The Space Between Words starts in Gatingy, France, with Adeline Baillard as the narrator.
It’s 1695, the time of the persecution of the Huguenots, those Protestants who refused the King’s orders to convert to Catholicism. The story then skips forward to 2015, to a first-person account from thirty-four year-old Jessica. Jessica is living in Paris with her friends Patrick and Vonda.
They are about to leave Paris to go touring around Southern France. First, they decide to celebrate with one last night of fun. Vonda suggests a concert at the Bataclan nightclub.
On 14 November 2015, the night of the real-life massacre.
I read The Space Between Words in June 2017, in the week after the London Bridge attack and the benefit concert for the victims of the Manchester attack. That brought home all the more the horror and confusion of the Bataclan bloodbath.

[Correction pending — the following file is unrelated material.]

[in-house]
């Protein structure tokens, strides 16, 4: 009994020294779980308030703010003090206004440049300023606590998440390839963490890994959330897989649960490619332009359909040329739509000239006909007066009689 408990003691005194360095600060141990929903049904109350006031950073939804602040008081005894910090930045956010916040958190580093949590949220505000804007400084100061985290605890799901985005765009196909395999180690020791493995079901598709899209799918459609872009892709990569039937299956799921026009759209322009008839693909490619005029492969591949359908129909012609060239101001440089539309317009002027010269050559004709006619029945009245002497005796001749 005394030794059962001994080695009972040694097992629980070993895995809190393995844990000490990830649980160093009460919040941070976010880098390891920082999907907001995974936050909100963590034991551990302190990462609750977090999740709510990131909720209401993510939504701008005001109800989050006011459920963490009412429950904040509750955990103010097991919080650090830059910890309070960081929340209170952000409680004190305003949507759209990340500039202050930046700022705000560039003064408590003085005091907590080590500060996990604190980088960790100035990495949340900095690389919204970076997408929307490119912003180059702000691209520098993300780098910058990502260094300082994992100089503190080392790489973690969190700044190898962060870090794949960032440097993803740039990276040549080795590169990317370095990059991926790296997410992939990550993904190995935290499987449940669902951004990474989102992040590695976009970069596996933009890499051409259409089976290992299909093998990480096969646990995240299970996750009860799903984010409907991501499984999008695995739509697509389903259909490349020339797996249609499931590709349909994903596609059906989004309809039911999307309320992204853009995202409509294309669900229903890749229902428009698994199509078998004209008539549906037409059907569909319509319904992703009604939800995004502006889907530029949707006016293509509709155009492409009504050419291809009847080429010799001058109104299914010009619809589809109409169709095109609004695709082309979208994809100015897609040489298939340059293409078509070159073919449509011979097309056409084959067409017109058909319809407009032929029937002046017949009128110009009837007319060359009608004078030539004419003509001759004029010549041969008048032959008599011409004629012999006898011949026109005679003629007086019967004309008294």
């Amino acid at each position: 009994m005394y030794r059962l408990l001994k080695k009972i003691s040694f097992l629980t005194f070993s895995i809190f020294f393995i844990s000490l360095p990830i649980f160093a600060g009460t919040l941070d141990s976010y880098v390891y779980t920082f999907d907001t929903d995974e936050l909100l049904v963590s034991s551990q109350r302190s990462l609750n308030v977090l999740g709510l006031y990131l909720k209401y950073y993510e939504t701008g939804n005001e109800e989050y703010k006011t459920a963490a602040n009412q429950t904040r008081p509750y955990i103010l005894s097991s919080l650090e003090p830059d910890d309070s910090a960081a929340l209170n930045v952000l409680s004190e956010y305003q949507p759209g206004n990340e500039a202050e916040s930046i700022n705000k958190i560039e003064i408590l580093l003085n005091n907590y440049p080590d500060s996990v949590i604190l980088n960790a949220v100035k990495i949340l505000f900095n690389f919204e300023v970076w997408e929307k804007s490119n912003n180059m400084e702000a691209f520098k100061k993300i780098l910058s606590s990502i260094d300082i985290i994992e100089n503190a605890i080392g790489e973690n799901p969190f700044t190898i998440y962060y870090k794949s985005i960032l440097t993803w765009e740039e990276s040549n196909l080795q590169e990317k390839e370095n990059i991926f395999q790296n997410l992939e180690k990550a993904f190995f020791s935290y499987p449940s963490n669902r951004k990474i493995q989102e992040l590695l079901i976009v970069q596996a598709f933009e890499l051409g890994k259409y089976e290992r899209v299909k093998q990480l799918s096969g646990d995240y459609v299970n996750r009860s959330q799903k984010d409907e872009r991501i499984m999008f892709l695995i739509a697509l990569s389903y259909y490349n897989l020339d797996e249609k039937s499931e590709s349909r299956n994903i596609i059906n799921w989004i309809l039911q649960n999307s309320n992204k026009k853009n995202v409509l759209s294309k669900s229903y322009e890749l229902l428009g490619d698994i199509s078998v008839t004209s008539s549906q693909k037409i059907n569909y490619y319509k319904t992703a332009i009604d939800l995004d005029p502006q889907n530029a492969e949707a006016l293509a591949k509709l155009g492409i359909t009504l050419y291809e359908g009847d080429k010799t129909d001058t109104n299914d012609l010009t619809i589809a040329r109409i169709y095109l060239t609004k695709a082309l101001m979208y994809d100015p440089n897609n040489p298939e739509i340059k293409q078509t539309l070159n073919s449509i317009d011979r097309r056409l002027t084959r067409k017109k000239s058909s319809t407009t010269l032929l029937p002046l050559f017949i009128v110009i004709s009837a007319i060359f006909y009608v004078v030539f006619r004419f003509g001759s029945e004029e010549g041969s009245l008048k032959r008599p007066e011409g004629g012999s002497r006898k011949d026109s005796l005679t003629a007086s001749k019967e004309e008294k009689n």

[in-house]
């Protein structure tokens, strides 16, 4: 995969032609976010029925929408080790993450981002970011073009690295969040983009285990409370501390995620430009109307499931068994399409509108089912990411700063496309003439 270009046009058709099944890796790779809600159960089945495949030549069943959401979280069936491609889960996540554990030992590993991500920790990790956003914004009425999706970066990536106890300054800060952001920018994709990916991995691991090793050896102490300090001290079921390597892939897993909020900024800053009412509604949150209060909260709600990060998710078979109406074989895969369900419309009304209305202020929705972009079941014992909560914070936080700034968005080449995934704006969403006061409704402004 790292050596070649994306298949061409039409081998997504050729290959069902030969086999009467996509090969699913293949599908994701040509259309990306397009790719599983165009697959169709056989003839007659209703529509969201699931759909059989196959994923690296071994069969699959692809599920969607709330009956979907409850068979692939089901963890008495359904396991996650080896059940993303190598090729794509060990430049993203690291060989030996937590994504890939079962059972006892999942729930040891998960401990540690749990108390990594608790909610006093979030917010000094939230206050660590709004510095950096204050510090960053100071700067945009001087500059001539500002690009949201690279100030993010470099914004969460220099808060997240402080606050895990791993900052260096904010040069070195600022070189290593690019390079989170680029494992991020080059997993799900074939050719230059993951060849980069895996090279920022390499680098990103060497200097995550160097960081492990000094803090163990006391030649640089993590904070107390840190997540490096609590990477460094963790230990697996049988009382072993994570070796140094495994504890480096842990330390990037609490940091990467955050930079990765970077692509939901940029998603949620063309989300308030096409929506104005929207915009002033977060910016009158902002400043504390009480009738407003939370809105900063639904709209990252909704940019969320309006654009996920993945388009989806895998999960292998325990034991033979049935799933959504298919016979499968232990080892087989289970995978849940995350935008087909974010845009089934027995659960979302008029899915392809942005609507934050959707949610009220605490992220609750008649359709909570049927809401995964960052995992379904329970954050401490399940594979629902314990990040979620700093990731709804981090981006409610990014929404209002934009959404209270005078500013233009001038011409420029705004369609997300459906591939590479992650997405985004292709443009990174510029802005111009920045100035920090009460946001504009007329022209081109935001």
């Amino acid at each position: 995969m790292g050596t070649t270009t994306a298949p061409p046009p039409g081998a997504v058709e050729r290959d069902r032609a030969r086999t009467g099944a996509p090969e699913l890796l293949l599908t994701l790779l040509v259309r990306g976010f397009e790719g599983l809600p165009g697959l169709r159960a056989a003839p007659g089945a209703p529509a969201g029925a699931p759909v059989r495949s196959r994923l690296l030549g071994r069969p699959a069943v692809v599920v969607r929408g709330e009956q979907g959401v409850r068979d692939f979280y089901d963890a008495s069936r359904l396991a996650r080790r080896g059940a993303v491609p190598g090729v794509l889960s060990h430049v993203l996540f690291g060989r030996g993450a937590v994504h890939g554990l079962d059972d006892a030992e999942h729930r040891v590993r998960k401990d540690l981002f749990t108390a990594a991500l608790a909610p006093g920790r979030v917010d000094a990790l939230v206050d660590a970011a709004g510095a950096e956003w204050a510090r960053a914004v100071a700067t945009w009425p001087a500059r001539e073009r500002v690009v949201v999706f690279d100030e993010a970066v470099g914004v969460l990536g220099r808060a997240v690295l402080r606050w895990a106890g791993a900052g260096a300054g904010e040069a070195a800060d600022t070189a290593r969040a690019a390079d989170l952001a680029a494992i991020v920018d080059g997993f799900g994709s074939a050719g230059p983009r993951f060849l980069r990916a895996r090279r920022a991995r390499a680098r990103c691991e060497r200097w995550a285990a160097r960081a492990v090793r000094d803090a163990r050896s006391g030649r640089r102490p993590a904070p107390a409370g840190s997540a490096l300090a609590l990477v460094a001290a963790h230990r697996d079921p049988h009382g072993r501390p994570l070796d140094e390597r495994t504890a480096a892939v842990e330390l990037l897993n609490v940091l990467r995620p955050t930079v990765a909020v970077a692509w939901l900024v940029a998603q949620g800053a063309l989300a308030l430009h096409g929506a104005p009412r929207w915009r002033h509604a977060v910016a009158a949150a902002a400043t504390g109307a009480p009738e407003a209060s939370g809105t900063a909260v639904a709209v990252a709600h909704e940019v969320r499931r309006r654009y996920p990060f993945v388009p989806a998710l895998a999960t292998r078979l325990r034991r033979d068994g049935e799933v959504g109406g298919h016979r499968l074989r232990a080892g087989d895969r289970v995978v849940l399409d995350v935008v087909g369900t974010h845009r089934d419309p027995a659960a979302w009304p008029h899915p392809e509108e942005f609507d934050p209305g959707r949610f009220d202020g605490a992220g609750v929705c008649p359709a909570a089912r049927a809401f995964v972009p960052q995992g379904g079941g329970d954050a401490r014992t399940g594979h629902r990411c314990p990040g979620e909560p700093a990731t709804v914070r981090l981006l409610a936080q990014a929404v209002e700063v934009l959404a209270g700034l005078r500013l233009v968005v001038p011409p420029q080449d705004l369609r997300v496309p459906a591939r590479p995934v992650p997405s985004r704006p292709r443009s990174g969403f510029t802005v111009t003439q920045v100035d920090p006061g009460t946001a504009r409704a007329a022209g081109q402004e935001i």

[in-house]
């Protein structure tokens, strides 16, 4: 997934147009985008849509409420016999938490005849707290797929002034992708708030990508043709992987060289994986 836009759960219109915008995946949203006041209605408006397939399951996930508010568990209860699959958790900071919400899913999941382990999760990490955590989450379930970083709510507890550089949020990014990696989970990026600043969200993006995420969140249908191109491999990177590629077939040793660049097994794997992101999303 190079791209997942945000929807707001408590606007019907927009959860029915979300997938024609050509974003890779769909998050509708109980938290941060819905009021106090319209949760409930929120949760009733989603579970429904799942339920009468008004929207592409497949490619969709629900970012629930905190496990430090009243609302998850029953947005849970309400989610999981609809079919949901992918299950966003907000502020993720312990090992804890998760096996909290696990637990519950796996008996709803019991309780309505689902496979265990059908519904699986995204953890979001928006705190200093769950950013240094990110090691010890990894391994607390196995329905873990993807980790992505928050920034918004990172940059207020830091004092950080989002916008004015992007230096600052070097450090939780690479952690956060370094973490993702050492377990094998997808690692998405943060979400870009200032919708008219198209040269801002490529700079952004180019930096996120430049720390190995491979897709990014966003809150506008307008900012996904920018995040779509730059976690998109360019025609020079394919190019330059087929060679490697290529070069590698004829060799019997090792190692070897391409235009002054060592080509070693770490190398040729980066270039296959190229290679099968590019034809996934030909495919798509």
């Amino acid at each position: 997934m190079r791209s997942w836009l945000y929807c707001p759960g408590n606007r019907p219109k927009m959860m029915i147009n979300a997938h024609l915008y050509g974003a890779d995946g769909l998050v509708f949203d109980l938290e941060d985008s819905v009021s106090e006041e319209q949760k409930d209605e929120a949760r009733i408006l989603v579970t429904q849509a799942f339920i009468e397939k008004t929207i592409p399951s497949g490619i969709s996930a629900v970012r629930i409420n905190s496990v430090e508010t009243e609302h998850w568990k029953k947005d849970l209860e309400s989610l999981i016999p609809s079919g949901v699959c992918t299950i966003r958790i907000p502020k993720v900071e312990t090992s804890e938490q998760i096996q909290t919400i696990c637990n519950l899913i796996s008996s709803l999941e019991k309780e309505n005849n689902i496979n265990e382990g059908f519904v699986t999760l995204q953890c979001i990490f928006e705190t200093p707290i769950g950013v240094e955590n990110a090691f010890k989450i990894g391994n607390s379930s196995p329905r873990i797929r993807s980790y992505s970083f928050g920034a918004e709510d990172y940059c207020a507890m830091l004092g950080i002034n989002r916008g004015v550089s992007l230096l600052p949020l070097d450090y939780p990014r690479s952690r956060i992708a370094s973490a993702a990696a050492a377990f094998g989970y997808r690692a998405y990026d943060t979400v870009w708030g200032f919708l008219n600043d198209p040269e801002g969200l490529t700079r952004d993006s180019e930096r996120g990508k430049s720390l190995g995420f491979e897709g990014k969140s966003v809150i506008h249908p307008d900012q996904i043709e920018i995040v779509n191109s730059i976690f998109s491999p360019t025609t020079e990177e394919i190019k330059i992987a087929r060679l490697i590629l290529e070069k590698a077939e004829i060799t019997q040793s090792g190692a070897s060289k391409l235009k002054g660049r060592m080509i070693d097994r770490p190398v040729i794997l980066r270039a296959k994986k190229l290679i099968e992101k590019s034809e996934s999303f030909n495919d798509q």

I don’t’ want to say any more about the plot because *spoilers*.
Instead I’ll say this is Jessica’s story. It’s about searching for what has been lost. About finding hope in the midst of loss. It’s also a story of struggle and courage and faith, especially Adeline’s faith and that of her fellow Huguenots. It’s inspiring.
The story has a strong spiritual thread. This is mostly in the past words of Adeline Baillard, but also in the present conversations between Jessica and her companions. It’s not a “traditional” Christian novel in that the main characters aren’t Christians
But there is a definite faith journey.
It reminds me of The Writing Desk by Rachel Hauck, The Long Highway Home by Elizabeth Musser, and The Five Times I Met Myself by James L Rubart. The writing was strong, and the story unpredictable (in a good way).
I recommend The Space Between Words for those looking for a novel with depth.
Thanks to Thomas Nelson and NetGalley for providing a free ebook for review.